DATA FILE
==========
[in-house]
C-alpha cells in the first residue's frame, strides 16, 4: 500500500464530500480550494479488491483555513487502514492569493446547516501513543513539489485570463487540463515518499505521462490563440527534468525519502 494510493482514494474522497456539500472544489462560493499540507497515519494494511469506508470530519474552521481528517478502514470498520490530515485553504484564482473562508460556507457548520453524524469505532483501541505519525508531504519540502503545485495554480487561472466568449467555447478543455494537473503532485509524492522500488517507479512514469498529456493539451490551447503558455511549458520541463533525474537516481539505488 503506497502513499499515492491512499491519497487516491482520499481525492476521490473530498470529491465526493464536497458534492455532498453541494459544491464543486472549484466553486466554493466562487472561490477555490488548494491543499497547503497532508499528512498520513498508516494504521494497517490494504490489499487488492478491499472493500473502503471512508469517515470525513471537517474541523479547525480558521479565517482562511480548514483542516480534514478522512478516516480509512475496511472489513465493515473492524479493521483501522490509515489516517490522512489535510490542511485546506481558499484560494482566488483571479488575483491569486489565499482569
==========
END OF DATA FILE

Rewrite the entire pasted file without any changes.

[in-house]
C-alpha cells in the first residue's frame, strides 16, 4: 500500500464530500480550494479488491483555513487502514492569493446547516501513543513539489485570463487540463515518499505521462490563440527534468525519502 494510493482514494474522497456539500472544489462560493499540507497515519494494511469506508470530519474552521481528517478502514470498520490530515485553504484564482473562508460556507457548520453524524469505532483501541505519525508531504519540502503545485495554480487561472466568449467555447478543455494537473503532485509524492522500488517507479512514469498529456493539451490551447503558455511549458520541463533525474537516481539505488 503506497502513499499515492491512499491519497487516491482520499481525492476521490473530498470529491465526493464536497458534492455532498453541494459544491464543486472549484466553486466554493466562487472561490477555490488548494491543499497547503497532508499528512498520513498508516494504521494497517490494504490489499487488492478491499472493500473502503471512508469517515470525513471537517474541523479547525480558521479565517482562511480548514483542516480534514478522512478516516480509512475496511472489513465493515473492524479493521483501522490509515489516517490522512489535510490542511485546506481558499484560494482566488483571479488575483491569486489565499482569